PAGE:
Best- and Worst-Case Scenarios for Oakland Raiders' Top 3 Picks
While general manager Reggie McKenzie will be looking to improve the team’s depth and talent throughout, it is in the first three rounds that he can find the most impact players.
Fortunately for the Silver and Black, this year’s draft is quite talented at a number of positions they could stand to upgrade.
Although a team will never want to draft based on need alone, filling such needs with some of the best players available is a realistic possibility with this class.
Here is a look at the best- and worst-case scenarios for each of the Oakland Raiders’ top three picks in the upcoming draft.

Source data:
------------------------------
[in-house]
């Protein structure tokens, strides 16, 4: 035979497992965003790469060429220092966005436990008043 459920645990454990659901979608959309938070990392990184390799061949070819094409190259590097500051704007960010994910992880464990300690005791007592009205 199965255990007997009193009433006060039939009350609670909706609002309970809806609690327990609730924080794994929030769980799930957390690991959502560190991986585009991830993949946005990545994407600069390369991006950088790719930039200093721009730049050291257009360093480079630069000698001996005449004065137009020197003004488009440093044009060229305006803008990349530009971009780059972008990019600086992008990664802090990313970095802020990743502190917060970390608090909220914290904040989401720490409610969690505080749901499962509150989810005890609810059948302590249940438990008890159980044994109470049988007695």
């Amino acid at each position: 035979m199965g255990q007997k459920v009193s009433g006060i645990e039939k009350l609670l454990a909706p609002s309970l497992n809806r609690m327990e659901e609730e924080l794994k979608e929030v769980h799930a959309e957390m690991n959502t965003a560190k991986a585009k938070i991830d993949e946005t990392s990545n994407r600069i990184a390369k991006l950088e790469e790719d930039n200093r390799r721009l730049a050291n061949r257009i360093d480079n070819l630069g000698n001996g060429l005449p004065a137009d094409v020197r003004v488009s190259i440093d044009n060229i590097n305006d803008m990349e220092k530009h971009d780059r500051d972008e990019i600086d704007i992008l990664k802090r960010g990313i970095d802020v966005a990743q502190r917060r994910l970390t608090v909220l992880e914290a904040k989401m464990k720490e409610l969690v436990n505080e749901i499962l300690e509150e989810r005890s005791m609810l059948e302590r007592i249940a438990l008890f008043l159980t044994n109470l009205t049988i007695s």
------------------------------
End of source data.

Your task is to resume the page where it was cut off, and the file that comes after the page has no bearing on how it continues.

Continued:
Round 1 Best Case
With the fifth overall pick in the first round, the Raiders are in a bit of an interesting spot. While there is certain to be a top prospect available, the number of scenarios that could unfold in the picks beforehand make it extremely difficult to predict.
Ideally, either Jadeveon Clowney or Khalil Mack will be available when the Raiders are on the clock, giving Reggie McKenzie and his staff a fairly easy decision.
Whether or not that situation works itself out remains to be seen, but it seems quite unlikely at this point.
Clowney and Mack are arguably the two best prospects in this year’s class and could easily be off the board within the first three picks, if not sooner.
Having significant needs elsewhere, like addressing the future of the quarterback position, the Raiders could still make use of the fifth overall pick either way.
However, one of this year’s top pass-rushers falling to them gives them the best chance for the kind of instant-impact player they are seeking.